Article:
Racking my first barrel (or two)


Woxford Brewing Co. New 5 gallon Oak Barrel filled with Fancy Lad English Mild

Friday night was brewnight for a Belgian Blonde, Sophie Amalie, which was a successful brew, hitting all of the numbers.  The beer had a great taste and aroma thanks to a last minute addition of some spices, lemon verbona, lemon peel and lemongrass.

That night we also racked the Jester King Black Metal Stout (BMS) into my 10 Gallon Whiskey barrel that I had prepared.  I also needed to rack the 5 gallons of Fancy Lad that wasn’t being soured and had initially planned for a stainless keg.  One of my assistant brewers suggested that we use the 5 gallon oak barrel since it needed to be used to pull the strong oak flavor out so we could eventually use it for souring beers.

I was easily convinced though slightly concerned about the barrels’ small leaks.  I ended up soaking the new 5 gallon barrel for 5 days and only on the last day did it seem to hold water.  Hoping for the best, we went ahead and racked Fancy Lad and BMS into their respective barrels.

Once filled, the next challenge was moving the barrels into the room with the rack for aging.  The empty barrels are fairly light; the 5 gallon barrel weighs close to 10 pounds and the 10 gallon barrel closer to 25 pounds.  But after adding beer, roughly 8 pounds per gallon, we were lugging 50 and 100+ pound barrels.


5 gallons of Fancy Lad, leaking a bit around the head. Black Metal Stout on the right, holding perfectly in the 10 Gallon Whiskey Barell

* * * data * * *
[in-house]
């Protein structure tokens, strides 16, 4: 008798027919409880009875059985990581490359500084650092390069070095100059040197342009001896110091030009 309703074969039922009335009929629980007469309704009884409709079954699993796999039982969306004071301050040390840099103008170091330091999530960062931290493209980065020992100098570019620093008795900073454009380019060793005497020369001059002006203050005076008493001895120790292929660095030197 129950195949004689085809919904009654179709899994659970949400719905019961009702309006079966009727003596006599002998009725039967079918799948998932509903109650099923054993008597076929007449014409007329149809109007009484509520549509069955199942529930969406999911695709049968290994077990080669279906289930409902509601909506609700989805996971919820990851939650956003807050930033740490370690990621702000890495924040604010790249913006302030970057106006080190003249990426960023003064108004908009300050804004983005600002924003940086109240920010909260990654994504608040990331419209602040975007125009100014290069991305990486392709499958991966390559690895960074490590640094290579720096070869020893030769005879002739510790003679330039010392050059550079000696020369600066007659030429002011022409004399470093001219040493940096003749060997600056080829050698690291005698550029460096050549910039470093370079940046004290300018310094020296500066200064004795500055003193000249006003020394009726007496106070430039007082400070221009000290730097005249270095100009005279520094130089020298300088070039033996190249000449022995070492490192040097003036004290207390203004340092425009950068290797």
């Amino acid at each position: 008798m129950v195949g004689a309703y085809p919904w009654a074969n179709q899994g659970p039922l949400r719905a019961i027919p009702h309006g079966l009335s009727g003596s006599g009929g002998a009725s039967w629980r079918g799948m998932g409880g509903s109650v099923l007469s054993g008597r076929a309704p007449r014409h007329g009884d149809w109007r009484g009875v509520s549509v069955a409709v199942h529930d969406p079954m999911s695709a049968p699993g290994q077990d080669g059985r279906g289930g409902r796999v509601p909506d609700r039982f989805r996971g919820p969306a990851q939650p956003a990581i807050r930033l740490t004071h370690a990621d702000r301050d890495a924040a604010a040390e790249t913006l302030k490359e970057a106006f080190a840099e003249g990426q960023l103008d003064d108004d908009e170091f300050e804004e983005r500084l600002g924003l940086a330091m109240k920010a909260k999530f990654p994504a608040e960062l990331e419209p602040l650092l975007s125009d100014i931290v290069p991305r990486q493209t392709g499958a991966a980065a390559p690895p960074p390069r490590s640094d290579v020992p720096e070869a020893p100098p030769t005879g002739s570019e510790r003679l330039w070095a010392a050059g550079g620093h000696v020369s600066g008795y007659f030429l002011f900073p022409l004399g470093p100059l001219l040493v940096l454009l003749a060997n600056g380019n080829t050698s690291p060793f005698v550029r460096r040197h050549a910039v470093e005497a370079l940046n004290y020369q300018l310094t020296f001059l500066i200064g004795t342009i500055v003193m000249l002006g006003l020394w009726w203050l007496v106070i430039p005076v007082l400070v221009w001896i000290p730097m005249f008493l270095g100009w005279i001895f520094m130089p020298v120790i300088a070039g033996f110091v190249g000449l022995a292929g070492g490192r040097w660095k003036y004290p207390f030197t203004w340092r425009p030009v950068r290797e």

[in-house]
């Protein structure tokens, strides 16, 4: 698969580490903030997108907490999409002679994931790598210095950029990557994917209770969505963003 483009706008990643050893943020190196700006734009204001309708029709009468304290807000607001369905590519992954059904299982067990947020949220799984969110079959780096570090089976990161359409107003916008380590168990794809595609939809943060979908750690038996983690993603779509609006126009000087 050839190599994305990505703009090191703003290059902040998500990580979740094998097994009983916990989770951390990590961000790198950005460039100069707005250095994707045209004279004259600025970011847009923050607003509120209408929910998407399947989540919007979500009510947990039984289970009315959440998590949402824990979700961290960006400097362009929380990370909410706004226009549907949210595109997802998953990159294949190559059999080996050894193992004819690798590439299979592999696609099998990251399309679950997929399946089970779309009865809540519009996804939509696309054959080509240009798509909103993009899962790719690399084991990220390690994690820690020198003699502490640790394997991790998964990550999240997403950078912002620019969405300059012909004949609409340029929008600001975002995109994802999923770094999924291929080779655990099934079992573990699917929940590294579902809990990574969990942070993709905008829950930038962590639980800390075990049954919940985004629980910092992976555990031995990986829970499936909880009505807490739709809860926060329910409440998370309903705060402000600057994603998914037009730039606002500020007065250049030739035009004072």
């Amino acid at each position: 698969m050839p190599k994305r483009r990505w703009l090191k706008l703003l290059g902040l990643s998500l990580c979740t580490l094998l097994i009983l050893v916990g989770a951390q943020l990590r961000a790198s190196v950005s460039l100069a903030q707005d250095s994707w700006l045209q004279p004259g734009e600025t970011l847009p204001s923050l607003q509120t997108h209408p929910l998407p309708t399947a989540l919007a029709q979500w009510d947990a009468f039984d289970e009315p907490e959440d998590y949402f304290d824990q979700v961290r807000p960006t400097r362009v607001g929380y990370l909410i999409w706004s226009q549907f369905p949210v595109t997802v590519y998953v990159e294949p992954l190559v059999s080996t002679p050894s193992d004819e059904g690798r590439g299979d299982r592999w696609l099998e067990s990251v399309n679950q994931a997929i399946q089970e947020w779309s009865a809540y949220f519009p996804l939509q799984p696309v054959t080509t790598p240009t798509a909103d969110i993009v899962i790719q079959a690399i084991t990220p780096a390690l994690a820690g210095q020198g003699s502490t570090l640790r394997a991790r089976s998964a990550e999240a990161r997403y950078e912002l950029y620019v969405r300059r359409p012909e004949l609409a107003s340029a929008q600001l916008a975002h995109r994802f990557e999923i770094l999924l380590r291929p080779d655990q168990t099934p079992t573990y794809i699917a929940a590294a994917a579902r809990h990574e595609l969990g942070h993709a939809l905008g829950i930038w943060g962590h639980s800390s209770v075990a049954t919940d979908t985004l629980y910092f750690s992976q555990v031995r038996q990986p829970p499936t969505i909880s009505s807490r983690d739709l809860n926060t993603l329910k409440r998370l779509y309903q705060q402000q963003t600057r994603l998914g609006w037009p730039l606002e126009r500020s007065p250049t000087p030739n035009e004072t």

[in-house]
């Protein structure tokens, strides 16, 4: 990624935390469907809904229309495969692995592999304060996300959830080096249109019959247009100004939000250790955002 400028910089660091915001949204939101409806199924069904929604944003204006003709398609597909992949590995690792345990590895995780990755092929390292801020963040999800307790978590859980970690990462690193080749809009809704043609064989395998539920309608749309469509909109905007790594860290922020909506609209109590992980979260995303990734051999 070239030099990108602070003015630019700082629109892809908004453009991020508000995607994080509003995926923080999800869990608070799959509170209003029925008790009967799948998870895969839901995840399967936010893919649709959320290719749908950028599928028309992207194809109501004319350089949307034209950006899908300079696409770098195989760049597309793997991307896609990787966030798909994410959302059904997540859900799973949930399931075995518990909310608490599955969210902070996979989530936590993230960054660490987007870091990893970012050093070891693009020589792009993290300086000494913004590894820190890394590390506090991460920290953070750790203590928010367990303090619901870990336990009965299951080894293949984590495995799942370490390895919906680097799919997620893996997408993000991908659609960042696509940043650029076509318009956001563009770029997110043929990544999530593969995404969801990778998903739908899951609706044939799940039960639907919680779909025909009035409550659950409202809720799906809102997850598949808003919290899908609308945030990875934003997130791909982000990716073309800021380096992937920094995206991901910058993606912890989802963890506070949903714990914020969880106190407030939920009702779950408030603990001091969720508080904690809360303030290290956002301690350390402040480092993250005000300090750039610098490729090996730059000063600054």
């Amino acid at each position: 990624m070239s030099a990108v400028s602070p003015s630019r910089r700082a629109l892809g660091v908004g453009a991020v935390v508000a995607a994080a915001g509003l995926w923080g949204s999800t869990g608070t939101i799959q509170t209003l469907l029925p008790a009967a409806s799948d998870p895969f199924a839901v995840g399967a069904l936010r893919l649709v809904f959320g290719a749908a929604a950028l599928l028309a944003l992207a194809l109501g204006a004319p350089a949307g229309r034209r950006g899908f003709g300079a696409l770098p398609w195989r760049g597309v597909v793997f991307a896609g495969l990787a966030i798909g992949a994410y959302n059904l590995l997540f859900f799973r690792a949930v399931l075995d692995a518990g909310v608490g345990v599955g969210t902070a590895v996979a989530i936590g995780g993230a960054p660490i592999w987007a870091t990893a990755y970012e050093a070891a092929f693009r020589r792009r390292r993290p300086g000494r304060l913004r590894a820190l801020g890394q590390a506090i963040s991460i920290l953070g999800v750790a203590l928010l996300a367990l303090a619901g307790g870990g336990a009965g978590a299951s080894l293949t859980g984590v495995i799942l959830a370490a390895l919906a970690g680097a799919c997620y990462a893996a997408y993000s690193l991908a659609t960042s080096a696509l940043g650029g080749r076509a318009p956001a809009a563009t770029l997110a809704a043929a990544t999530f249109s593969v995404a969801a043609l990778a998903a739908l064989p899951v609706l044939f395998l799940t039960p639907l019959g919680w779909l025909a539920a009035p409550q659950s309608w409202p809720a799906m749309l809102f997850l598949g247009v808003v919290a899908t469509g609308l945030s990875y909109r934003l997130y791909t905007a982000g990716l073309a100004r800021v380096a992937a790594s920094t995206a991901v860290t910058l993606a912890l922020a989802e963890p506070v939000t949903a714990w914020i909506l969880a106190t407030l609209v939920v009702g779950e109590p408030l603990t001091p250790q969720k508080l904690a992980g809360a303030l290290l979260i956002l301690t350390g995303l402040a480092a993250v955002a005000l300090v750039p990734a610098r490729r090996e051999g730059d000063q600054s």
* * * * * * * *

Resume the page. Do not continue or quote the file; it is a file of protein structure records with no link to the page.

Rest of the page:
I ended up using a non-fancy metal turkey roasting pan under the 5 gallon barrel to contain the slow leaking mess.  This proved less useful than intended.  The weight of the barrel stand poked through the tray in a few places so a backup of using old cloth diapers was employed to soak up the beer.  I even used a large fan to dry the barrel in an attempt to slow the leak.   This helped quite a bit and it’s not leaking much at all.

Days later something new appeared; the slow leak is soaking the outer wood of the barrel and keeping it moist with sugary beer, and the temp is a balmy 75F.  This leads to mold forming on the outside of the barrel.  Daily cleaning and scraping should prevent any migration of the bugs into the barrel, but only time will tell if that’s true.

Since the 5 gallon barrel is new and beer (Fancy Lad) is light, I plan to leave it in the oak prison only for two weeks.  I’ll put up a post on sampling the two barrels next week.

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